Tag: Bonus Army

What’s the Cost of NOT Extending those Jobless Benefits?

House will take up unemployment benefits extension Thursday

By Vicki Needham, The Hill.com — Nov 17, 2010

The House has put a bill on Thursday’s floor schedule that would extend emergency unemployment benefits for three months, according to the schedule released Wednesday night by House Majority Leader Steny Hoyer (D-Md.).

House Ways and Means Chairman Sander Levin (D-Mich.) and Rep. Jim McDermott (D-Wash.), chairman of the Subcommittee on Income Security and Family Support, introduced the bill today that would extend federal benefits — up to 99 weeks in some states for those who have exhausted their state unemployment insurance — through Feb. 28.

The measure is on the suspension calendar and will require two-thirds vote to pass.

A 3 Months extension, on that precarious lifeline, for Millions.

Just a 2/3 Vote needed.

Good luck, folks, looks like you could be “On your Own” — given the priorities of Congress, lately.

Welcome to Hooverville

Let me say it right up front: I’m getting sick and tired of the charlatan blowhards claiming that the New Deal “didn’t work”.  I was already mulling over a diary on this, when a Feb. 3 article by Charles McMillion (Blog for America’s Future) came to my attention:


The monthly data for industrial production show a near three-year collapse under President Hoover, ending when FDR came to office in March 1933. Production rocketed by 44 percent in the first three months of the New Deal and, by December 1936, had completely recovered to surpass its 1929 peak.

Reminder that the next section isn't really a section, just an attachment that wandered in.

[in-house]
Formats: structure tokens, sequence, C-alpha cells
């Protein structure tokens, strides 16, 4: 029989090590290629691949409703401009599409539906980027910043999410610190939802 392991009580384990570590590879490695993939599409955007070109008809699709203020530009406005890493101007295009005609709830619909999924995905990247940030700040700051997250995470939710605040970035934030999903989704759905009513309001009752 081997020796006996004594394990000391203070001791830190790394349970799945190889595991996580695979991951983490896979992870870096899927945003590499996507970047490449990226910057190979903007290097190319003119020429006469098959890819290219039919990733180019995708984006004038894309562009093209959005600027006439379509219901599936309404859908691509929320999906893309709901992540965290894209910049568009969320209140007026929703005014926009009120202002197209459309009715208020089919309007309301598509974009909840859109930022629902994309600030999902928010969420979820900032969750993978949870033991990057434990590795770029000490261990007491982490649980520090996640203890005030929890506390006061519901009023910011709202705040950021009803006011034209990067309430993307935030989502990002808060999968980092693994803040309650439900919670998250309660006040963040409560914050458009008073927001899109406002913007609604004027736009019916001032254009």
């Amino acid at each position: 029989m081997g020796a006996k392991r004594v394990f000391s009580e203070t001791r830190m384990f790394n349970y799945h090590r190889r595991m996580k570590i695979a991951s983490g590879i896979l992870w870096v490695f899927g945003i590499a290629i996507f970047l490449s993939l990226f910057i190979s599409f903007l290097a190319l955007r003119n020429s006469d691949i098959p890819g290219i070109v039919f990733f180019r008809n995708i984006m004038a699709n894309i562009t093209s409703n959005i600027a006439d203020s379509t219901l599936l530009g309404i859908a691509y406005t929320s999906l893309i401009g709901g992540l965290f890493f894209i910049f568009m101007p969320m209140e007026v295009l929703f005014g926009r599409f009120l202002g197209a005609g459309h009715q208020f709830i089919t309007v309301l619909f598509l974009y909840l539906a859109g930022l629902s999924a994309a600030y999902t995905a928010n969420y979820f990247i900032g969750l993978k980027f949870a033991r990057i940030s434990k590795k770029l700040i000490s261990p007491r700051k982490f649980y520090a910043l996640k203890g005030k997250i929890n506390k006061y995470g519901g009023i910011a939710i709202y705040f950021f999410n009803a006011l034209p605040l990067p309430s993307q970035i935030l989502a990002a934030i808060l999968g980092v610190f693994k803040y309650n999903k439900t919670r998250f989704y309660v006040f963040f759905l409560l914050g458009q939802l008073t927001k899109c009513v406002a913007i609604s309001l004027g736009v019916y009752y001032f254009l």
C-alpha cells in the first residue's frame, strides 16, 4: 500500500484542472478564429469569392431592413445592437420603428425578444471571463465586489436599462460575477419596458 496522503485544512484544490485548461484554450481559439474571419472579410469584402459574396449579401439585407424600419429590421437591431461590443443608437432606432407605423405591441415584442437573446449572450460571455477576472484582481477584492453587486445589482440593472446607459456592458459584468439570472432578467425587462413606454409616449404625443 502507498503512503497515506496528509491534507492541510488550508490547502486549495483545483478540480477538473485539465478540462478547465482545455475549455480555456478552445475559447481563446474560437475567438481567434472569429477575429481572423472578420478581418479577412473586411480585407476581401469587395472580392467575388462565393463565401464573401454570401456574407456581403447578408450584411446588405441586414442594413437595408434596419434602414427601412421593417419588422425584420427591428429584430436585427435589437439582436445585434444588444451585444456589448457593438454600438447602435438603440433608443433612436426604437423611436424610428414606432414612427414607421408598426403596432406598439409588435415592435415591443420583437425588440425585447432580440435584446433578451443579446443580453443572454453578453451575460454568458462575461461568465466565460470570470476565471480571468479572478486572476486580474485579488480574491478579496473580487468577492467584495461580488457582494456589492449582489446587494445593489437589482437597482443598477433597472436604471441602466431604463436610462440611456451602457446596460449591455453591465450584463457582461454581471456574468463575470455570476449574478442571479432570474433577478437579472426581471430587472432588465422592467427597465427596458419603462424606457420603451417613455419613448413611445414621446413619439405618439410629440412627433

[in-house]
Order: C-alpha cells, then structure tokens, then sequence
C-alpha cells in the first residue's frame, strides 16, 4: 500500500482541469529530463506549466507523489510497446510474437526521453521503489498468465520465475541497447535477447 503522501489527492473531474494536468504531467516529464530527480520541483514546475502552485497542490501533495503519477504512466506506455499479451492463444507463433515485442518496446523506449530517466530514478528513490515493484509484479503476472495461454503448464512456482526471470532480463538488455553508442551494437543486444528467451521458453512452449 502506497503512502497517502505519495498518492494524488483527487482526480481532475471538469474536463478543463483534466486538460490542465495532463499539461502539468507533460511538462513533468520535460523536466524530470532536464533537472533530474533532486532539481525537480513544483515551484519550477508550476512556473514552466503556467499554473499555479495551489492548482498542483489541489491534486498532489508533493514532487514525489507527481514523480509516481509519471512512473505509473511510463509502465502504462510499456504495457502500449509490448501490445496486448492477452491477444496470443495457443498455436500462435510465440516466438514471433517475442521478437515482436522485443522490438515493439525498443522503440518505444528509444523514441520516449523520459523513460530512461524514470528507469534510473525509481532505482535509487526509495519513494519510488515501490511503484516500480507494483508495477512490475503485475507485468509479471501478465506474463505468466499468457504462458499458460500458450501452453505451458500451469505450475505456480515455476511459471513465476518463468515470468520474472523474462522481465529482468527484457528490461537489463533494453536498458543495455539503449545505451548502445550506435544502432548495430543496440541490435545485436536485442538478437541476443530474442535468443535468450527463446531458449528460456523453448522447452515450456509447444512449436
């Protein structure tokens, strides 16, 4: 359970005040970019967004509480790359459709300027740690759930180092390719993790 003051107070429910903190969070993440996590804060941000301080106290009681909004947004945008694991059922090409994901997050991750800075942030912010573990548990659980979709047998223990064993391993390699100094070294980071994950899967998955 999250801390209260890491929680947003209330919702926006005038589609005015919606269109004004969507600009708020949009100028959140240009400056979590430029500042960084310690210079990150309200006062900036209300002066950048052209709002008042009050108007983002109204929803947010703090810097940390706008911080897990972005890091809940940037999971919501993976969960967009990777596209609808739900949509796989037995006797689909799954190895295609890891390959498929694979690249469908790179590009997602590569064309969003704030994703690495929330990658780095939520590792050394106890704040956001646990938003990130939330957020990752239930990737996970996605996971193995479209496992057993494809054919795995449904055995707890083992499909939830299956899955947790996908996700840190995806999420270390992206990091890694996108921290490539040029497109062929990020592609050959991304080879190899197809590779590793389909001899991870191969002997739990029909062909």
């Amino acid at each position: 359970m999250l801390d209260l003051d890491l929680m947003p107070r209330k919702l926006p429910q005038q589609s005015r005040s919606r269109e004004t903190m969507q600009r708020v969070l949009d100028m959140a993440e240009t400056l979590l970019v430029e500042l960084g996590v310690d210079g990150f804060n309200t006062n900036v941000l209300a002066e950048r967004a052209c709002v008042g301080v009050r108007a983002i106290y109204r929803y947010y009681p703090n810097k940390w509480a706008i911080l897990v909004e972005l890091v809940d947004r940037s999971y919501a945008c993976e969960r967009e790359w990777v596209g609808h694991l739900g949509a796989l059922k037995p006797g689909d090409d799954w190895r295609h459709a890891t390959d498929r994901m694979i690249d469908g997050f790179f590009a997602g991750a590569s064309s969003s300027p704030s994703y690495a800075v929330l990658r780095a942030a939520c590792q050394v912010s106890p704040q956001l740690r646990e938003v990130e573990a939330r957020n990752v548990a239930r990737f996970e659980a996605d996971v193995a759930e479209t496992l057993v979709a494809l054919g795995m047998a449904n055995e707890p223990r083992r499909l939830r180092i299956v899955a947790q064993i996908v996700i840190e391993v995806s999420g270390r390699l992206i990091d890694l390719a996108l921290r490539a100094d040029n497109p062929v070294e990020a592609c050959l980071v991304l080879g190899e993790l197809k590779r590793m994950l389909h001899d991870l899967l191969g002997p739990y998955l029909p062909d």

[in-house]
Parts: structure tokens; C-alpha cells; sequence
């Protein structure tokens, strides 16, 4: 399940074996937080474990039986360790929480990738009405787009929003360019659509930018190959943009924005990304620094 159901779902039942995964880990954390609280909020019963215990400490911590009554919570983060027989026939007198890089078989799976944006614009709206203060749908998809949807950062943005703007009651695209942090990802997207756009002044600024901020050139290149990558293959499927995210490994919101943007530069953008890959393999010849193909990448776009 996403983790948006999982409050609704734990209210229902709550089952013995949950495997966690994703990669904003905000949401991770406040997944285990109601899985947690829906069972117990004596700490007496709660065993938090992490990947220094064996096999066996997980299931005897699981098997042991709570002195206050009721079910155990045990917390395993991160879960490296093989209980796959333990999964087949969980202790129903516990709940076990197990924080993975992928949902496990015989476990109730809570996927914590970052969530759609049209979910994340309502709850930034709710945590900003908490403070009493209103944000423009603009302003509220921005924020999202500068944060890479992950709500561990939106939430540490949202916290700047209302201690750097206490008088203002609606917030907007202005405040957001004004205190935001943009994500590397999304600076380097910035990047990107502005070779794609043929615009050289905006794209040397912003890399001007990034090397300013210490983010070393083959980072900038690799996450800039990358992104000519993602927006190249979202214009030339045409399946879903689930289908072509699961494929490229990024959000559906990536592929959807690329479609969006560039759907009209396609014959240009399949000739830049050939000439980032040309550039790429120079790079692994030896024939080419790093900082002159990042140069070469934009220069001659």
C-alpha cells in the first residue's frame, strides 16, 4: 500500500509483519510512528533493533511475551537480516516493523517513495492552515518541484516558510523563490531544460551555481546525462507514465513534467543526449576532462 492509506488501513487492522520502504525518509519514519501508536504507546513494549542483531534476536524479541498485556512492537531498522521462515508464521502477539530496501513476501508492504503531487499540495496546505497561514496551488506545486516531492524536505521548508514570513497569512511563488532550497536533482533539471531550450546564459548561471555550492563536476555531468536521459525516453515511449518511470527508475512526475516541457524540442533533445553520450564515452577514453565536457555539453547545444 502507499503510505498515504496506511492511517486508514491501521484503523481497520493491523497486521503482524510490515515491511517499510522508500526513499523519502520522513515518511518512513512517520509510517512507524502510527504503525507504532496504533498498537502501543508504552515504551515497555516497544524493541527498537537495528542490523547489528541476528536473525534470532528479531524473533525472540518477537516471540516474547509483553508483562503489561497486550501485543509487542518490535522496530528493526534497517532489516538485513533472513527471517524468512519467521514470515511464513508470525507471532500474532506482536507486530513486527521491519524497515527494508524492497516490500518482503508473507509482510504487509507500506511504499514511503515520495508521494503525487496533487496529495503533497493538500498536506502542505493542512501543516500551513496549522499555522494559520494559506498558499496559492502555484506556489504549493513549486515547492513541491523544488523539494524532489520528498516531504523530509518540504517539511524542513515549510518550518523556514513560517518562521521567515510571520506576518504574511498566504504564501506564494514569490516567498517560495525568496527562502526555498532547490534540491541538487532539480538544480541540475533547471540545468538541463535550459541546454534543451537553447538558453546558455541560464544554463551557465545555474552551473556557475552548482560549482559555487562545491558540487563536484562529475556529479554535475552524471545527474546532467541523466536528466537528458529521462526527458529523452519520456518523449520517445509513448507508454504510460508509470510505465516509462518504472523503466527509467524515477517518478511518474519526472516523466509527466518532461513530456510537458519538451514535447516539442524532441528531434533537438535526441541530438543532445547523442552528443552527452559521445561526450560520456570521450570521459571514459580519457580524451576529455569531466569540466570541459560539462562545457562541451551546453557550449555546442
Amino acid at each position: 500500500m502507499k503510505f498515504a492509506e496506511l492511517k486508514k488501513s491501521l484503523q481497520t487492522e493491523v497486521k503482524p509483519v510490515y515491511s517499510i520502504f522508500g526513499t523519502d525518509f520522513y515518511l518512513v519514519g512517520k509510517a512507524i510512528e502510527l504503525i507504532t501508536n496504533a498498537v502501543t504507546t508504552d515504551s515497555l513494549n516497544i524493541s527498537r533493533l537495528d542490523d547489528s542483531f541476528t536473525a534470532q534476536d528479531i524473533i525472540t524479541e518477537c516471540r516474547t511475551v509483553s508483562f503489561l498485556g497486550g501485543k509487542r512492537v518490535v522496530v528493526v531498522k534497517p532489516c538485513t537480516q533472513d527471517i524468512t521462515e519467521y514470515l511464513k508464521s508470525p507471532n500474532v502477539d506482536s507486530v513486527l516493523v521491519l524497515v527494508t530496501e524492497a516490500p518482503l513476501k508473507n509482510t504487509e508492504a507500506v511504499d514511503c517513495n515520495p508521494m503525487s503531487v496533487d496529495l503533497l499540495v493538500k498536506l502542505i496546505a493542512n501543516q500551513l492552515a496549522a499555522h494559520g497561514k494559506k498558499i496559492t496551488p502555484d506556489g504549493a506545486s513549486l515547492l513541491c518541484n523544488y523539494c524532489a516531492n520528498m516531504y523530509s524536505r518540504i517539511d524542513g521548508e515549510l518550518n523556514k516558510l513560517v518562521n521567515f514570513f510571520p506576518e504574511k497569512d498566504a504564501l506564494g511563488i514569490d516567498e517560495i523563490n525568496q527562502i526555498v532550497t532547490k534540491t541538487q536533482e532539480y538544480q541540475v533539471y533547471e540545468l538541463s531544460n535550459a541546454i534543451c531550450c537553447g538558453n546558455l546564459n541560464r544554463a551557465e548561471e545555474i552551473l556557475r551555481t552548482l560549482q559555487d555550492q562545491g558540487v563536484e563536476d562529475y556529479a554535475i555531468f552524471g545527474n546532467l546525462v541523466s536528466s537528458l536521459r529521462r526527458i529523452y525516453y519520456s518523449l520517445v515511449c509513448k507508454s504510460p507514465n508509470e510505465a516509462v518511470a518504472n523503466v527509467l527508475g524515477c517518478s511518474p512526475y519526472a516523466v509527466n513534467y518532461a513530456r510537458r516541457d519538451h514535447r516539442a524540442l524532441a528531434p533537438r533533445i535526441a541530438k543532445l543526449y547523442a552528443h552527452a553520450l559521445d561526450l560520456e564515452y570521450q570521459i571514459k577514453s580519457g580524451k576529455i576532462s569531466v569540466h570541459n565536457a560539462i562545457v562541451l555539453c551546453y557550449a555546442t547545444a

GDP, only available as annual averages, plunged 25.6 percent from 1929-1932, including by 13.0 percent in 1932. It stabilized in 1933, and then soared by 10.8 percent, 8.9 percent and 12.0 percent, respectively, in 1934, 1935 and 1936. Real GDP surpassed its 1929 peak in 1936 and never again fell below it. After-tax personal income, consumer spending, real private investment and jobs all reached or surpassed their 1929 peaks by late 1936.

It’s time to take a peek at President Hoover’s policies.

Cross posted at DailyKos

The Bonus Expeditionary Force

It must have had a dreamlike quality to it: a summer’s day in Washington, the tanks and troops on the street accompanied by officers like George Patton and Dwight Eisenhower, led by none other than General Douglas MacArthur.  America’s Caesar was wearing a full salad bowl of ribbons and medals, magnificent astride a great horse; to the impoverished veterans he was riding to meet, he must have looked like a mighty warrior of a bygone era.  Then, to their horror, the Chief of Staff of the US Army ordered his infantry to fix bayonets, his cavalry to draw sabers, and his tanks to move forward.

Join me, if you will, in the Cave of the Moonbat, we’re tonight’s historiorant finds Depression-hit vets of the First World War encamped in a Hooverville in Washington during the summer of 1932.  I’m not saying it contains lessons to be learned about the interrelationships of Republican presidents, veterans, economic depression, and violent authoritarianism, but as St. Colbert once said, “I can’t help it if the facts have a liberal bias.”

The American Expeditionary Force

From the plebian soldier’s point of view, the social contract regarding wartime service isn’t all that hard to comprehend.  Every generation or so, your country goes to war, with the tacit understanding that the government will: only compel you to bear arms for a limited time; compensate you in some way for your time and effort; and tend to any long-tem injuries sustained while fighting for the government’s causes.  So it is that every generation or so, a group of veterans returns to the United States in full belief that the government which sent them into battle will care for their wounds and honor their service – and in nearly every case, find their na├»ve hopeful trust violated in the most unconscionable, unpatriotic ways.

Join me, if you will, in the Cave of the Moonbat, where tonight your resident historiorantologist will start looking at how that government treated some of the veterans of a war four generations removed from the Iraq Occupation.  Along the way, we’ll take a look at a war message that doesn’t seem to have lost much relevance – or many talking points – over the past 91 years.